Values can be assigned in an assignment statement or in a declaration.
The Assignment Statement (:=)
Values are assigned to variables with the assignment statement (:=). Unlike some languages, assignment is not an operator: it cannot be used in an expression.
=> x := 5 * ( 7 + 2 );
Assignments and Limited Types
Some built-in types are "limited". This means they cannot be assigned using the assignment statement.
Boolean True Shortcut
As a special exception, stating a boolean's name implies that the boolean is assigned true. This only applies to boolean or subtypes of boolean. The shortcut only assigns true (not false). It can only be used with scalar variables (not arrays or records)
done : boolean := false;
Under pragma ada_95, the boolean true shortcut is not allowed.
AdaScript expressions can contain the following operators:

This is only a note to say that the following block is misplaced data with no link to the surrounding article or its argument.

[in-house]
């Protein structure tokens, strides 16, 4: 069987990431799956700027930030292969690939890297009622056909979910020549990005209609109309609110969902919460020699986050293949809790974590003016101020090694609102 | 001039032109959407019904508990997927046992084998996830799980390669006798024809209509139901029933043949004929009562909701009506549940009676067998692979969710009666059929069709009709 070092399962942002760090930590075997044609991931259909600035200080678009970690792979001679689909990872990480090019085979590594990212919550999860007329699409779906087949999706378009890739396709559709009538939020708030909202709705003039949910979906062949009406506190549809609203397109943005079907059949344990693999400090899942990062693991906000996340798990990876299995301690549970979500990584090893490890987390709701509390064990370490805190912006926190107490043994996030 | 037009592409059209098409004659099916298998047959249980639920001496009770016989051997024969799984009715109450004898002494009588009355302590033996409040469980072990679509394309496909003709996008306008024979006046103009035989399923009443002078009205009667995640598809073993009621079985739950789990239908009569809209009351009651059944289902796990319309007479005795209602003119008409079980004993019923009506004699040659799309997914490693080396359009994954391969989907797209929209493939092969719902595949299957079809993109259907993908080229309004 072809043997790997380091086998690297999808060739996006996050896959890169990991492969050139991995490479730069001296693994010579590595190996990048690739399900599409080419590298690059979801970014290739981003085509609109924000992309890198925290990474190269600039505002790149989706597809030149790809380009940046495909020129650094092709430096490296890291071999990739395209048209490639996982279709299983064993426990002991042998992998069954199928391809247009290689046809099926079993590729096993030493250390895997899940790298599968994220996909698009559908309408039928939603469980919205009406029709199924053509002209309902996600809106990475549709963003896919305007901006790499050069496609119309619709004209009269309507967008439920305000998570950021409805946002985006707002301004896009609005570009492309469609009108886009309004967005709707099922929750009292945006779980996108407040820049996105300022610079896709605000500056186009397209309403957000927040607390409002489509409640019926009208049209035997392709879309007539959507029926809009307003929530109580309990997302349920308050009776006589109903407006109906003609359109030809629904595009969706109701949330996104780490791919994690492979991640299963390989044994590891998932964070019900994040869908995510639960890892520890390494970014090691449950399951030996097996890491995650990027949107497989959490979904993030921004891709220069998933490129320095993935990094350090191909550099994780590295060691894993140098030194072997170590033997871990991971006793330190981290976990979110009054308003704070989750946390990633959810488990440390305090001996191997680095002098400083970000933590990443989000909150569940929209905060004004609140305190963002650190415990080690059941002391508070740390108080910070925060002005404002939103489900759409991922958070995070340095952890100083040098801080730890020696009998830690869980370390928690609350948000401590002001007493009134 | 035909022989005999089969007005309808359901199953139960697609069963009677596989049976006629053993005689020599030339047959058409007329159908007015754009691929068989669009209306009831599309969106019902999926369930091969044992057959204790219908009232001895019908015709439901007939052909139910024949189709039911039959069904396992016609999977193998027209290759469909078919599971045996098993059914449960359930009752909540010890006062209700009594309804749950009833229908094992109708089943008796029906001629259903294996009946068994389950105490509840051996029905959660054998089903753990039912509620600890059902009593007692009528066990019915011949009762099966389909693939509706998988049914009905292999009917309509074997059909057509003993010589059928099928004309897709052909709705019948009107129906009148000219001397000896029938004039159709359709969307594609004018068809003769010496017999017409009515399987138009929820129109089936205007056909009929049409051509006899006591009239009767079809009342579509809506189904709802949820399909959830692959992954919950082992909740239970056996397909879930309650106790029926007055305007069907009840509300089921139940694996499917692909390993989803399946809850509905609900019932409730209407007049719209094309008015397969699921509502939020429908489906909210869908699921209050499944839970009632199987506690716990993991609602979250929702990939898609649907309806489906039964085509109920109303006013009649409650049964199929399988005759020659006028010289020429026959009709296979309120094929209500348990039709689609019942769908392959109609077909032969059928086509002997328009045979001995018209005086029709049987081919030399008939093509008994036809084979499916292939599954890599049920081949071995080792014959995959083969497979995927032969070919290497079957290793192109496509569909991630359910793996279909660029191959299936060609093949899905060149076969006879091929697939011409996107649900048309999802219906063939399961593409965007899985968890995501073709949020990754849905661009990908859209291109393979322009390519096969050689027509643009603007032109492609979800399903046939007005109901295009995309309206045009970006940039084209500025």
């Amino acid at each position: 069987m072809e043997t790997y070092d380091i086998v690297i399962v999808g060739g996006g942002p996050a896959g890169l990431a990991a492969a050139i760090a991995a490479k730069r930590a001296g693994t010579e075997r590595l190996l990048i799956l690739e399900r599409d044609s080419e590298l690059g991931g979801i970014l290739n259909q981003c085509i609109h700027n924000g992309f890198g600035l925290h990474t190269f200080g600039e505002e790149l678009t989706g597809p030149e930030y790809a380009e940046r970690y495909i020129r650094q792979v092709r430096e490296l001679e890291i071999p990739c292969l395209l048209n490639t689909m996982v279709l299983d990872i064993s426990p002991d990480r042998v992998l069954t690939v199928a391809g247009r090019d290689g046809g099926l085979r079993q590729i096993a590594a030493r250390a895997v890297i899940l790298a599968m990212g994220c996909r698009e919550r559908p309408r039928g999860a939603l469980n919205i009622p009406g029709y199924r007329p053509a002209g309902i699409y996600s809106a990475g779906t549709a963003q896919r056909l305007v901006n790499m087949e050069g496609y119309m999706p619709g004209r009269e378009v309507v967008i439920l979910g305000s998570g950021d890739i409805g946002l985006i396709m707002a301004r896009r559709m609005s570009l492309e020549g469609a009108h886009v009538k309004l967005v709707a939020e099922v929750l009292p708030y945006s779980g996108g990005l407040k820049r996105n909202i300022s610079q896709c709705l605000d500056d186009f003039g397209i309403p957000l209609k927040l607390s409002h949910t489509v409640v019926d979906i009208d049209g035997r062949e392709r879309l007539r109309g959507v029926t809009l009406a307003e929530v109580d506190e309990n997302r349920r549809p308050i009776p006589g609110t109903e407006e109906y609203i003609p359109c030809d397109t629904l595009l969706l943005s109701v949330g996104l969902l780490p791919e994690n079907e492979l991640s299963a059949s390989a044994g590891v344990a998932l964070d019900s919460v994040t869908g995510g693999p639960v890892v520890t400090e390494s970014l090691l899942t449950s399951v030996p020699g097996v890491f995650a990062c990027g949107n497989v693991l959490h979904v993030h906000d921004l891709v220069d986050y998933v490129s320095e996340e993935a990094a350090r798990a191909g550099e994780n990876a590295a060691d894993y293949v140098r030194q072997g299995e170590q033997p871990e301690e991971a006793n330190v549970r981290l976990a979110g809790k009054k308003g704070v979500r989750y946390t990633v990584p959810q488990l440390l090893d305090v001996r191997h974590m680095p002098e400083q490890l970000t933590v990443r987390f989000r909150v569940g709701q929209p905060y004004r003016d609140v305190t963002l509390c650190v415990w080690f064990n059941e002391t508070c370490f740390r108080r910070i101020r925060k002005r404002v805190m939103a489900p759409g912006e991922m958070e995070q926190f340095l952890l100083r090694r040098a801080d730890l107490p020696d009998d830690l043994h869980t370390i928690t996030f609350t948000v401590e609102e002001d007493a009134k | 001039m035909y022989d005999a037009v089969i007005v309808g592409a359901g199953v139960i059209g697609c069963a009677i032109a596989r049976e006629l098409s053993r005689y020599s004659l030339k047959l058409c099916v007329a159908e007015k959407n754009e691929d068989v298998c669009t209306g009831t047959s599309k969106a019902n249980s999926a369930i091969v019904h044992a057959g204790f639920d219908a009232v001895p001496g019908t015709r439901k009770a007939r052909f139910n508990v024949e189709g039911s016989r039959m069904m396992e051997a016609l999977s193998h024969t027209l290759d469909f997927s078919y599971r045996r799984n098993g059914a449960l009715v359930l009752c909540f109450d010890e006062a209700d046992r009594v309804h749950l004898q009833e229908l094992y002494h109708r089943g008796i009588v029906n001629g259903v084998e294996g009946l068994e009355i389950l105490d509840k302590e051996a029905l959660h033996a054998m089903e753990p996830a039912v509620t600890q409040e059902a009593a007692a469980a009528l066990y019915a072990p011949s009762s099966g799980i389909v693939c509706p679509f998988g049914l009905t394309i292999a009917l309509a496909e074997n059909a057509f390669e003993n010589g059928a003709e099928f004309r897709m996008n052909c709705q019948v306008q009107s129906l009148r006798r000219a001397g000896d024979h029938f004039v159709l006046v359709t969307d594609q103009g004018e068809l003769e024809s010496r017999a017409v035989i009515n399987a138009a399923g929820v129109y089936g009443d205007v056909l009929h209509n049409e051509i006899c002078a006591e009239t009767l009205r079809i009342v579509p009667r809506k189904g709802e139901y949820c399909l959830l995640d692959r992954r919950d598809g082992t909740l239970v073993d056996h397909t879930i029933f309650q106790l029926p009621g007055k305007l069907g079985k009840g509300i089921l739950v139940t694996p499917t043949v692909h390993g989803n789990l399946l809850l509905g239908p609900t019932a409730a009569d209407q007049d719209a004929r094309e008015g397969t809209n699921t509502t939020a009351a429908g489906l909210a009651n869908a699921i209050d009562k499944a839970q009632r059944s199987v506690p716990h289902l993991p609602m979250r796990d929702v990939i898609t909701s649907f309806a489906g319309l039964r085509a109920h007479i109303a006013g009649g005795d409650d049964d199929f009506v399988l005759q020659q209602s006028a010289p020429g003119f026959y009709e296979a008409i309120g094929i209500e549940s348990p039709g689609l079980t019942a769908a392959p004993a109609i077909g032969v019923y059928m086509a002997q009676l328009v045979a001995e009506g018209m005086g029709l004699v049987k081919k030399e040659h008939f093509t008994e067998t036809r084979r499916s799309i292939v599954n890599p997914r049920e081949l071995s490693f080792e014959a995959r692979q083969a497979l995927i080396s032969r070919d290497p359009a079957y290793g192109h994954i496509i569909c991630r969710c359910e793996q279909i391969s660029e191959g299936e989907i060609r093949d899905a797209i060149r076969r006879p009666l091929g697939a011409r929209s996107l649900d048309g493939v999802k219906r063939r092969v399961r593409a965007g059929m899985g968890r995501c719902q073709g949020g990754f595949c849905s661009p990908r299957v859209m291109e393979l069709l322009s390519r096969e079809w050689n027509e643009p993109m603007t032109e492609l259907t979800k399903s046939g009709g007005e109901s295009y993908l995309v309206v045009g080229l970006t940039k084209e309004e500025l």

The bitwise operators are identical to the boolean operators: SparForte choses which to use on the context of the expression.
in and not in test for membership in a range. (In Ada, the range can be a type but under AdaScript types have no bounds.) The range can be an pair of numbers, characters (not strings) or a pair of enumerated items.
=> b := green in red..blue;
in and not in are technically not operators.
Ada: and then and or else not yet implemented. Character ranges not yet implemented.
Expressions and Order of Operations
An expression is a combination of operands and operators used to compute a result value.
Expression operators are evaluated in the following order:
Subexpressions can be created using parantheses.
If pragma ada_95 is used, expression parantheses are required in certain cases.
Ada: SparForte has looser restrictions on parantheses unless pragma ada_95 is used.
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